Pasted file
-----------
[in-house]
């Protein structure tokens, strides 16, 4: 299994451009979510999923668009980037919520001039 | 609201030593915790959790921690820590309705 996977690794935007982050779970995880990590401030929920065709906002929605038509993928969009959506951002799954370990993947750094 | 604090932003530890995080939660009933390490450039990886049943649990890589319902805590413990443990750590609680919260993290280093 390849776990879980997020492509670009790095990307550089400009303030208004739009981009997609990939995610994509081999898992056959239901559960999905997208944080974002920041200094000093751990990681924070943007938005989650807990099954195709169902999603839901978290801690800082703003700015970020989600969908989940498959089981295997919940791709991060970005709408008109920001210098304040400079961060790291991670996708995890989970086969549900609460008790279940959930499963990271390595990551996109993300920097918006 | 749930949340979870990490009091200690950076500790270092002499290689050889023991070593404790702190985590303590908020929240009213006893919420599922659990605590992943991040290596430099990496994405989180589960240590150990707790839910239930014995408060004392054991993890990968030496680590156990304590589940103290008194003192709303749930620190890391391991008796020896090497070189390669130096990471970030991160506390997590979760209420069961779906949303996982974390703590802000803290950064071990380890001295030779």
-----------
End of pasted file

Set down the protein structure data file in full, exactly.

[in-house]
């Protein structure tokens, strides 16, 4: 299994451009979510999923668009980037919520001039 | 609201030593915790959790921690820590309705 996977690794935007982050779970995880990590401030929920065709906002929605038509993928969009959506951002799954370990993947750094 | 604090932003530890995080939660009933390490450039990886049943649990890589319902805590413990443990750590609680919260993290280093 390849776990879980997020492509670009790095990307550089400009303030208004739009981009997609990939995610994509081999898992056959239901559960999905997208944080974002920041200094000093751990990681924070943007938005989650807990099954195709169902999603839901978290801690800082703003700015970020989600969908989940498959089981295997919940791709991060970005709408008109920001210098304040400079961060790291991670996708995890989970086969549900609460008790279940959930499963990271390595990551996109993300920097918006 | 749930949340979870990490009091200690950076500790270092002499290689050889023991070593404790702190985590303590908020929240009213006893919420599922659990605590992943991040290596430099990496994405989180589960240590150990707790839910239930014995408060004392054991993890990968030496680590156990304590589940103290008194003192709303749930620190890391391991008796020896090497070189390669130096990471970030991160506390997590979760209420069961779906949303996982974390703590802000803290950064071990380890001295030779």